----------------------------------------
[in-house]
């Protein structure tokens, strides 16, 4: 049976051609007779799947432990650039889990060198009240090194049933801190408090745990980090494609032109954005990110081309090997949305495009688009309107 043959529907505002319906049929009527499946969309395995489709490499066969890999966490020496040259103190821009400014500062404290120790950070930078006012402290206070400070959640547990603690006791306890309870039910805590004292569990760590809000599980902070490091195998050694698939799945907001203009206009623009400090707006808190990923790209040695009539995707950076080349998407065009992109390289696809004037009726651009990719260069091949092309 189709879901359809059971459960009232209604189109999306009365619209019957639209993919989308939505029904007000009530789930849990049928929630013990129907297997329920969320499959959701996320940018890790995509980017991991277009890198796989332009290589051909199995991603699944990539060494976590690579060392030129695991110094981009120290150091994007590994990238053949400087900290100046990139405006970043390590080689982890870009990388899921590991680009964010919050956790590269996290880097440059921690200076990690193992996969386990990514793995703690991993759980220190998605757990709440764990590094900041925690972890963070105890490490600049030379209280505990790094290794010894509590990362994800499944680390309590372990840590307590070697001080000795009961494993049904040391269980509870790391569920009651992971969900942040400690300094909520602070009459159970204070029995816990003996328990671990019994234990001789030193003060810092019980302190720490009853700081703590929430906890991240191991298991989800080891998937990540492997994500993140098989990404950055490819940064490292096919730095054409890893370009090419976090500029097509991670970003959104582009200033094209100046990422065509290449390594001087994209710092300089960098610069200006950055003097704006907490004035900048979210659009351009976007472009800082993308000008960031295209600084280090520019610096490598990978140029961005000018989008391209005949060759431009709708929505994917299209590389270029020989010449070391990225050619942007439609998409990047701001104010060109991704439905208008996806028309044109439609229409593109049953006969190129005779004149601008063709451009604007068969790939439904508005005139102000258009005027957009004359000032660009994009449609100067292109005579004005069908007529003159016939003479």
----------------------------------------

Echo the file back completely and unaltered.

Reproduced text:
[in-house]
């Protein structure tokens, strides 16, 4: 049976051609007779799947432990650039889990060198009240090194049933801190408090745990980090494609032109954005990110081309090997949305495009688009309107 043959529907505002319906049929009527499946969309395995489709490499066969890999966490020496040259103190821009400014500062404290120790950070930078006012402290206070400070959640547990603690006791306890309870039910805590004292569990760590809000599980902070490091195998050694698939799945907001203009206009623009400090707006808190990923790209040695009539995707950076080349998407065009992109390289696809004037009726651009990719260069091949092309 189709879901359809059971459960009232209604189109999306009365619209019957639209993919989308939505029904007000009530789930849990049928929630013990129907297997329920969320499959959701996320940018890790995509980017991991277009890198796989332009290589051909199995991603699944990539060494976590690579060392030129695991110094981009120290150091994007590994990238053949400087900290100046990139405006970043390590080689982890870009990388899921590991680009964010919050956790590269996290880097440059921690200076990690193992996969386990990514793995703690991993759980220190998605757990709440764990590094900041925690972890963070105890490490600049030379209280505990790094290794010894509590990362994800499944680390309590372990840590307590070697001080000795009961494993049904040391269980509870790391569920009651992971969900942040400690300094909520602070009459159970204070029995816990003996328990671990019994234990001789030193003060810092019980302190720490009853700081703590929430906890991240191991298991989800080891998937990540492997994500993140098989990404950055490819940064490292096919730095054409890893370009090419976090500029097509991670970003959104582009200033094209100046990422065509290449390594001087994209710092300089960098610069200006950055003097704006907490004035900048979210659009351009976007472009800082993308000008960031295209600084280090520019610096490598990978140029961005000018989008391209005949060759431009709708929505994917299209590389270029020989010449070391990225050619942007439609998409990047701001104010060109991704439905208008996806028309044109439609229409593109049953006969190129005779004149601008063709451009604007068969790939439904508005005139102000258009005027957009004359000032660009994009449609100067292109005579004005069908007529003159016939003479």